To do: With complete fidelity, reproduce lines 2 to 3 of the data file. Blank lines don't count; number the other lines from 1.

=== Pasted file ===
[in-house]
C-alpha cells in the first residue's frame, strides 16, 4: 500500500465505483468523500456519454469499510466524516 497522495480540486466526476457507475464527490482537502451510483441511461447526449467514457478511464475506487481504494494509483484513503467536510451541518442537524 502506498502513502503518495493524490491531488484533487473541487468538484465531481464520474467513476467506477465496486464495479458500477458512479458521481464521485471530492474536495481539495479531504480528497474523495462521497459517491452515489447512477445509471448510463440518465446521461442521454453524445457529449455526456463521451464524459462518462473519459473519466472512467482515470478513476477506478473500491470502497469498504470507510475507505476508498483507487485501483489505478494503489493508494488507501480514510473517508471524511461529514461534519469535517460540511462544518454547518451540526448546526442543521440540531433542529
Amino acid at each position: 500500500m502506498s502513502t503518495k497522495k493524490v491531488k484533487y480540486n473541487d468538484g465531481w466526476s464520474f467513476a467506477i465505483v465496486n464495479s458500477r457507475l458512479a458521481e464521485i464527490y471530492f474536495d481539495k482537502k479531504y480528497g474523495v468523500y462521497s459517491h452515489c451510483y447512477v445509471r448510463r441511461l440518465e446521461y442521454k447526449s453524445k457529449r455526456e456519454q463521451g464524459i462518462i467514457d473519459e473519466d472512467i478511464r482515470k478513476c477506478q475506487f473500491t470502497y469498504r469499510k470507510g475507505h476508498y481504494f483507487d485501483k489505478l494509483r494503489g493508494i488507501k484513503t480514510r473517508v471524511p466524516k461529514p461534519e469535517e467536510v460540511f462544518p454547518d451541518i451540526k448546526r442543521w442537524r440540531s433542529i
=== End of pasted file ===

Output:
C-alpha cells in the first residue's frame, strides 16, 4: 500500500465505483468523500456519454469499510466524516 497522495480540486466526476457507475464527490482537502451510483441511461447526449467514457478511464475506487481504494494509483484513503467536510451541518442537524 502506498502513502503518495493524490491531488484533487473541487468538484465531481464520474467513476467506477465496486464495479458500477458512479458521481464521485471530492474536495481539495479531504480528497474523495462521497459517491452515489447512477445509471448510463440518465446521461442521454453524445457529449455526456463521451464524459462518462473519459473519466472512467482515470478513476477506478473500491470502497469498504470507510475507505476508498483507487485501483489505478494503489493508494488507501480514510473517508471524511461529514461534519469535517460540511462544518454547518451540526448546526442543521440540531433542529
Amino acid at each position: 500500500m502506498s502513502t503518495k497522495k493524490v491531488k484533487y480540486n473541487d468538484g465531481w466526476s464520474f467513476a467506477i465505483v465496486n464495479s458500477r457507475l458512479a458521481e464521485i464527490y471530492f474536495d481539495k482537502k479531504y480528497g474523495v468523500y462521497s459517491h452515489c451510483y447512477v445509471r448510463r441511461l440518465e446521461y442521454k447526449s453524445k457529449r455526456e456519454q463521451g464524459i462518462i467514457d473519459e473519466d472512467i478511464r482515470k478513476c477506478q475506487f473500491t470502497y469498504r469499510k470507510g475507505h476508498y481504494f483507487d485501483k489505478l494509483r494503489g493508494i488507501k484513503t480514510r473517508v471524511p466524516k461529514p461534519e469535517e467536510v460540511f462544518p454547518d451541518i451540526k448546526r442543521w442537524r440540531s433542529i